Peru has the four S’s covered in abundance: Swell, Surf spots, Solitude and Seafood. These are the S words that surfers like best, and while Peru is a country that is on the surf travel map, the third largest country in South America is still Terra Incognita to most surfers.
The Chicama experience is not what you expected and more than you expect. To catch this left point firing at six feet is to dream about it for the rest of your life.
Chicama Surf Resort is the brain child of some Peruvian surfers who have been traveling the globe since the 1970s. After seeing the world from Alaska to Zanzibar, these Peruvians understood what their country had to offer, and chose Chicama as the perfect spot to build a luxury surf resort accommodation that brought together the best of all they had seen in their travels.
There are 19 beautifully appointed rooms with balconies and unparalleled views of the winding lefts that start at the top of the point and go forever. All of the facilities from the restaurant to the bar to the gym and saunas to the swimming pool are thoroughly modern and first rate.
The attentive staff is there to accommodate your every need, and get you into the surf and back again in safety and comfort. The helping hands extend all the way out to the lineup as Chicama Surf Resort offers a boat service which picks up surfers at the tail end of those long rides and motors them back to the top of the lineup – saving time, energy and leg and arm muscles.
Chicama Surf Resort was built from the ground up in 2006 and offers 18 rooms that are 128 square feet and can accommodate up to three persons with an additional and extremely comfortable bed. There is one larger room of 256 square feet that can accommodate up to five beds. Each room is tastefully appointed with a private bathroom, wireless internet, and private deck with views of the lineup or garden. Soaps and lotions are provided for your convenience along with daily towel service.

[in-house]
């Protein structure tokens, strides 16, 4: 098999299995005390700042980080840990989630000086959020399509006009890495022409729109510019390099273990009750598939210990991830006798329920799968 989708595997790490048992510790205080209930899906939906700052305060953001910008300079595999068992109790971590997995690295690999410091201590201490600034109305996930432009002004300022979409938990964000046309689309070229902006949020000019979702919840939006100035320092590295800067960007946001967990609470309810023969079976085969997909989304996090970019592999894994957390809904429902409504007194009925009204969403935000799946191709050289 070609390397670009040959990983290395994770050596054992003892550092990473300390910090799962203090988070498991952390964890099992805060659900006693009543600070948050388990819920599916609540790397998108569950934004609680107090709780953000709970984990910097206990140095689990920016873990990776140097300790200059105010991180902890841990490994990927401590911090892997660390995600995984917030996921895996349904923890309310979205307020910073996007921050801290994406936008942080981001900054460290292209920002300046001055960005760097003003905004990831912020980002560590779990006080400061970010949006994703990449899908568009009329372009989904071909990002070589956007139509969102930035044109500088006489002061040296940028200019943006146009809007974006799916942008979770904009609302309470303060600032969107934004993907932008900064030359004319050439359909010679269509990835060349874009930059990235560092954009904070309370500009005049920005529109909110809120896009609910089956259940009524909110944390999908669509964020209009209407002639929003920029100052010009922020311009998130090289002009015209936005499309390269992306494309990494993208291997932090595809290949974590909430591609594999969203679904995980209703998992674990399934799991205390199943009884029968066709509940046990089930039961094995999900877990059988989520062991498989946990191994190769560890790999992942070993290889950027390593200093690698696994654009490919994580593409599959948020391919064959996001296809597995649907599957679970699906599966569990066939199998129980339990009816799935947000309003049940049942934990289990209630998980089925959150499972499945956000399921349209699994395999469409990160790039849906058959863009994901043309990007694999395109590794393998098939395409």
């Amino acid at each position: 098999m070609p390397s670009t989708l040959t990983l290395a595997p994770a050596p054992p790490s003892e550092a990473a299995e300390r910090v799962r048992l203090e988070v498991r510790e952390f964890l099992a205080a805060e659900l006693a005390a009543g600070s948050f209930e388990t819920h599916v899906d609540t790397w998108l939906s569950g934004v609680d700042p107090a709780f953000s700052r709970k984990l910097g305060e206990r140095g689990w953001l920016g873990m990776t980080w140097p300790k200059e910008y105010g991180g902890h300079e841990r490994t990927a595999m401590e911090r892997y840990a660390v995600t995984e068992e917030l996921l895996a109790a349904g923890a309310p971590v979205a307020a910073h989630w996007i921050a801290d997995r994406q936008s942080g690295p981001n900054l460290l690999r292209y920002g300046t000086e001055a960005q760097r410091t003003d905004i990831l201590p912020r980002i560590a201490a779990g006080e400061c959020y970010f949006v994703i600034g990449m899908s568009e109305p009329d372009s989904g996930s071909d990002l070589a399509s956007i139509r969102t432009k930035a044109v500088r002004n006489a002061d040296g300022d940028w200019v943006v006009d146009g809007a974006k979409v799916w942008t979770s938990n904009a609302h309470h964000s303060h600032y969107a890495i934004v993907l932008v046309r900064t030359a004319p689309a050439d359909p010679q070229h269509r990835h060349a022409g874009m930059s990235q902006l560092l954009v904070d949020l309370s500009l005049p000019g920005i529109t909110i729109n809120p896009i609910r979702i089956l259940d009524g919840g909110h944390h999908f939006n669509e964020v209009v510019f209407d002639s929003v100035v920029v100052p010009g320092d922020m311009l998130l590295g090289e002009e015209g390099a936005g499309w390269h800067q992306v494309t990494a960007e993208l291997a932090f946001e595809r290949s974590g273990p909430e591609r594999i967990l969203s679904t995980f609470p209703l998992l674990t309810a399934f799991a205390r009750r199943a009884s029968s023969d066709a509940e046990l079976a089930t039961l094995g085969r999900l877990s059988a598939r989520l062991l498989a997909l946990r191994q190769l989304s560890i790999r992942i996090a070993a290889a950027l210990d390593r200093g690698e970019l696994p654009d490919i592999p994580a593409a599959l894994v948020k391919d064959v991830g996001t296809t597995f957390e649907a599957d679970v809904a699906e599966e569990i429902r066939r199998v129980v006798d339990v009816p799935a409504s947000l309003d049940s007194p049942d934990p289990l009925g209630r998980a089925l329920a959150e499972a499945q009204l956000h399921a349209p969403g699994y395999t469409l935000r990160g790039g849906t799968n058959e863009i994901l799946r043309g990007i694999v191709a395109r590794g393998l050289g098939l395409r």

Good food is important when you are surfing and paddling and walking many miles each day. Chicama Surf Resort has a dining room attended by a trained chef who works wonders with the local seafood and poultry producing an array of cuisines from around the world. The bar has an excellent variety of spirits and wines, including the world famous Pisco Sour.
Chicama Surf Resort also features a large entertainment area that includes computers, Internet access, large screen TVs, Ping Pong, darts, backgammon, pool table, foosball, and assorted table games. There is a health spa to warm up or cool down your aching muscles in the steam room, dry sauna, Jacuzzis, and massages. Chicama Surf Resort also has a gym complete with weights, cardio and boxing equipment to keep in shape between swells or for friends or loved ones who don’t surf but want to stay active.
Chicama Surf Resort has a quiver of surfboards available for rent: short boards, long boards, and fun boards in sizes that range from 6 to 9 feet. The resort has two powered watercrafts that will be available during the day that allow guests to enjoy the surfing experience to the max. Boat assisted surfing allows for more time surfing and less time paddling or walking back to a good starting position. The water vehicles are also available for kite or wind surfing in Chicama.
Chicama Surf Resort also features a large entertainment area that includes computers, internet access, large screen TV’s, ping pong, darts, backgammon, pool table, foosball, and assorted table games.
There is a health spa to warm up or cool down your aching muscles in the steam room, dry sauna, Jacuzzis, and massages.
Chicama Surf Resort also has a gym complete with weights, cardio and boxing equipment to keep in shape between swells or for friends or loved ones who don’t surf and are envious of all the strenuous exercise you are getting.
Chicama Surf Resort has a quiver of premium boards available for rent: shortboards, long boards, and fun boards in sizes that range from 7 to 9 feet.